Measuring your Warehouse Management System’s Effectiveness

It’s hard for any single company to do everything superlatively well. At some point, most businesses face the decision of whether to keep all operations in-house, or to outsource some functions such as warehousing and fulfillment to specialist partners in order to focus on their own core competencies. 

If you’ve opted to outsource your warehousing to a third-party logistics (3PL) provider, it’s important to monitor your KPIs just as you would if you’d kept those functions under your own roof. A major benefit of outsourcing is to benefit from a specialist’s efficiencies, and you’ll need to verify that this is what you are, indeed, receiving.

Warehouse Management System Metrics

The supply chain industry has evolved a number of well-defined metrics over the past several decades, so maintaining watchful oversight of your partner’s operations doesn’t require you to start from zero and create your own criteria. 

The Warehousing Education and Research Council (WERC), an industry organization centered around best practices, provides a useful list of those metrics on its website. The list contains several dozen measurements, divided into eight categories. In practice, the Council’s own 2019 industry survey shows that twelve of these measurements are especially important. Conveniently, it also provides benchmarks for “best in class” operations, those that fall within the highest twentieth percentile.   The twelve designated measurements are:

Order picking accuracy: Prevents errors prior to shipment.  Best in class operators average 99.89 percent or better.

Average warehouse capacity used: Calculated over a window of time that’s meaningful to your operation, typically a month or a year. Top operators average 92.54 percent of available capacity. 

Peak warehouse capacity used: Capacity usage during user-defined peak seasons should reach 100 percent. 

On-time shipments: The percentage of your orders that leave the dock within the planned time frame. If your warehouse is best in class, that should be 99.7 percent or better.

Inventory count accuracy by location: Accuracy of your physical inventory, as compared to “book” inventory reported by enterprise systems such as WMS. This should be 99.89 percent or higher. 

Percentage of supplier orders received damage free: Damage-free orders expressed as a percentage of your total orders received. The target is 99.5 percent or better. 

Order fill rate: The percentage of customer orders fulfilled from available stock. For best in class operators, it should be 99.75 percent or better.

Percent of supplier orders received with correct documentation:  Orders with complete, correct documentation as a percentage of total orders. This should be 99.2 percent or better.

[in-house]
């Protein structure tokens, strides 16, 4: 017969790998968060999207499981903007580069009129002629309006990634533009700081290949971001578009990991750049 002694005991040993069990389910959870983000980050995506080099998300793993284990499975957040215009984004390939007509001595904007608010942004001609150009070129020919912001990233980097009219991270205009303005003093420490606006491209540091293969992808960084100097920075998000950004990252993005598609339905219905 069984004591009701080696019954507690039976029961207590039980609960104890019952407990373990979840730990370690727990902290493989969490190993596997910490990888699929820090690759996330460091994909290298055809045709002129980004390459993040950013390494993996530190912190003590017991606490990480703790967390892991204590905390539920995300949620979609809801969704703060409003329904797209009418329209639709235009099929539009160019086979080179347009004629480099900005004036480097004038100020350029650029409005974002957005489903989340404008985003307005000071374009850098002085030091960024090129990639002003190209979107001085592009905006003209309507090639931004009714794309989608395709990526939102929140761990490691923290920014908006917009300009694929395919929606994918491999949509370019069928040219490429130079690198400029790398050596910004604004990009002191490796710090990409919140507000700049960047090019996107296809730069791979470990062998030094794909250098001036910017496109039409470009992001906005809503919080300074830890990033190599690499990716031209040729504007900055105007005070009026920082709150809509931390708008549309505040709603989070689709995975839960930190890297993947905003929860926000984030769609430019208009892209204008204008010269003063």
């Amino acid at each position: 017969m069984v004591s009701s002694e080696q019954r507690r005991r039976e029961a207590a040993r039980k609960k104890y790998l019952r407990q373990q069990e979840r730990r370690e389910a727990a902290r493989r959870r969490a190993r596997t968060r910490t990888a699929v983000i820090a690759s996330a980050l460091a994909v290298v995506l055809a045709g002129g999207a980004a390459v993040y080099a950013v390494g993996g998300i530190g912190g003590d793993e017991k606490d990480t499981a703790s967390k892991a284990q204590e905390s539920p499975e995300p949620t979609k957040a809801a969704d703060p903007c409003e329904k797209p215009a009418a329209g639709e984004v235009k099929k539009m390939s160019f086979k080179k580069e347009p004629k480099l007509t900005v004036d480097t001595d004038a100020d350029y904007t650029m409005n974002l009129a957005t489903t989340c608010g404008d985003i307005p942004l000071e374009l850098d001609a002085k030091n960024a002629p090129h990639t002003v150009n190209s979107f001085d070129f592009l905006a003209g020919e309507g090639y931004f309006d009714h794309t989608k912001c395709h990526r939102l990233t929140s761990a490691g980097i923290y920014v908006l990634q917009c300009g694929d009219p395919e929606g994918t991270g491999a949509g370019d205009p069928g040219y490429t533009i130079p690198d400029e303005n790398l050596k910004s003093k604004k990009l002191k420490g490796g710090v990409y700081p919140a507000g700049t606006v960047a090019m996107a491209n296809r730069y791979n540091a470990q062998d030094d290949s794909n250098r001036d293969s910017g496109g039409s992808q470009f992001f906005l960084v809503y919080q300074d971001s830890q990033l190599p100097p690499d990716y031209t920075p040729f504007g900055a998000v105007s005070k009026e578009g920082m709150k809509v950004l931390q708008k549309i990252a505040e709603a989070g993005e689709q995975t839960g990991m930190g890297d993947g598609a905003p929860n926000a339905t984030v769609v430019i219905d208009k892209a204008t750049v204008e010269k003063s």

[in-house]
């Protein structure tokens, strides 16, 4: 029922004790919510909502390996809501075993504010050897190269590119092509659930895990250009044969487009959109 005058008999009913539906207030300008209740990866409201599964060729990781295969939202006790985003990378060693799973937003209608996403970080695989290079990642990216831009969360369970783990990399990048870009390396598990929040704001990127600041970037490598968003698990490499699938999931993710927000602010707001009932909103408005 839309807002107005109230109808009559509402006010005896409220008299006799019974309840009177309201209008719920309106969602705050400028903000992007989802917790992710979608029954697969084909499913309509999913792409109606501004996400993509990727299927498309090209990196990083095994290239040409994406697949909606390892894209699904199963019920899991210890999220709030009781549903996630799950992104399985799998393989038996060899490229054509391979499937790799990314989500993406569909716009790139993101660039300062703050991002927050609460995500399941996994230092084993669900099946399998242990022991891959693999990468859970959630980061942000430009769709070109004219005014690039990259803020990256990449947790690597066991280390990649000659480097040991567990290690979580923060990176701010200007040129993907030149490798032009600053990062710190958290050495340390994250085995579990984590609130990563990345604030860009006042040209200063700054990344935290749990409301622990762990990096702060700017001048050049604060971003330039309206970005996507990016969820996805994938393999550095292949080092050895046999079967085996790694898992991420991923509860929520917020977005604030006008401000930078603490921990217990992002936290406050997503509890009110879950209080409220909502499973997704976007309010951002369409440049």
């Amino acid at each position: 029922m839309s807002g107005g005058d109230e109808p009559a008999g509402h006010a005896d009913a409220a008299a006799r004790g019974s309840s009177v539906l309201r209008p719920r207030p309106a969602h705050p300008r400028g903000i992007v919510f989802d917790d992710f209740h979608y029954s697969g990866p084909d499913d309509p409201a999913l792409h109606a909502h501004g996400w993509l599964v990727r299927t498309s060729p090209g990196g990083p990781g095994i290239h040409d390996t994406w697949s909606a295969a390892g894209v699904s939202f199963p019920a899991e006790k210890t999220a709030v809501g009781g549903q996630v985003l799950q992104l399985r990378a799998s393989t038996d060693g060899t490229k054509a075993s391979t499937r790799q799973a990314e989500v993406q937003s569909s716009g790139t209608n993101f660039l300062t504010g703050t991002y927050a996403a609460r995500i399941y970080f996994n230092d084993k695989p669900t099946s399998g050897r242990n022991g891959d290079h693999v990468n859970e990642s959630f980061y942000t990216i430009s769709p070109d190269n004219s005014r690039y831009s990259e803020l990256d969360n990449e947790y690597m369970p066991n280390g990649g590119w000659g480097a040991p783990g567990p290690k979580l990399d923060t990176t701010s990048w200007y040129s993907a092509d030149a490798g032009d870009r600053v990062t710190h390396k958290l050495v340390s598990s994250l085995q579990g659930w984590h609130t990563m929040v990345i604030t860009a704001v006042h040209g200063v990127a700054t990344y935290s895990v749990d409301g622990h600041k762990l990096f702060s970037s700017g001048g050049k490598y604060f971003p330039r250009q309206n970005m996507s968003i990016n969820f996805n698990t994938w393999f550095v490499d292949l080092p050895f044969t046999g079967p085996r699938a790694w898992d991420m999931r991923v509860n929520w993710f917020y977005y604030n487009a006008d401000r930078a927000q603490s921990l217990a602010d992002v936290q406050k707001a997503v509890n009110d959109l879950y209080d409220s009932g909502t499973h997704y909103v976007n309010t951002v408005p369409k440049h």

“Dock to stock” cycle time: Time from the arrival of goods at your dock to the moment they’re correctly put away and entered into your inventory management system. The target is two hours or less.

On time ready to ship: Percentage of orders on the dock; packaged, correctly documented and ready for pickup, within the planned time frame. This should be 99.8 percent or better. 

Part-time workforce to total workforce: The percentage of part-time  and casual employees required to meet operational targets, continually or during peak seasons. This should be zero, in best in class warehouses. 
Cross-trained percentage: The number of employees trained for more than one job or function, expressed as a percentage of total employees. The goal is over 90 percent.

Utilizing the Metrics

Whichever group of performance indicators you choose to work from – there are similar lists available from industry players and training institutions, among others – your next step is to determine how, and how often, you’ll assess your warehouse management partner’s performance. For example, you might choose to ongoingly monitor a short list of key metrics like the one above, then conduct periodic reviews that take a deeper dive into your partner’s operations. 

Ideally, this will require little effort on your part. Superior warehouse management software should make the necessary analytical data available to you in (or near) real time, either in raw form or with performance indicators already calculated.

Considering Your Path Forward

In business as in personal life, relationships don’t necessarily last forever. If your current warehousing partner isn’t able to provide you with key performance indicators in a timely fashion, or if they fall short of best-in-class performance on your chosen metrics, it may be time to ask whether you’ve outgrown your partner’s capabilities. 

If the numbers point toward a new partner, consider Taylored Fulfillment Services. With its state of the art warehouse management software and nationwide distribution network, Taylored provides best-in-class services to businesses of all sizes, from independents working out of a home office to massive enterprises including Costco, Amazon and Walmart. Contact us for a consultation and learn how we can improve your operational efficiencies.

References:

Warehousing Education and Research Council (WERC): Key Operational Metrics

Yale.com: Top 12 Distribution Center Metrics (Excerpted from WERC 2019 Survey)

Voodoo Robotics: How to Measure Warehouse Efficiency – Detailed KPIs to Watch

Singapore Institute of Purchasing and Materials Management: Key Performance Metrics for Effective Warehousing and Customer Service

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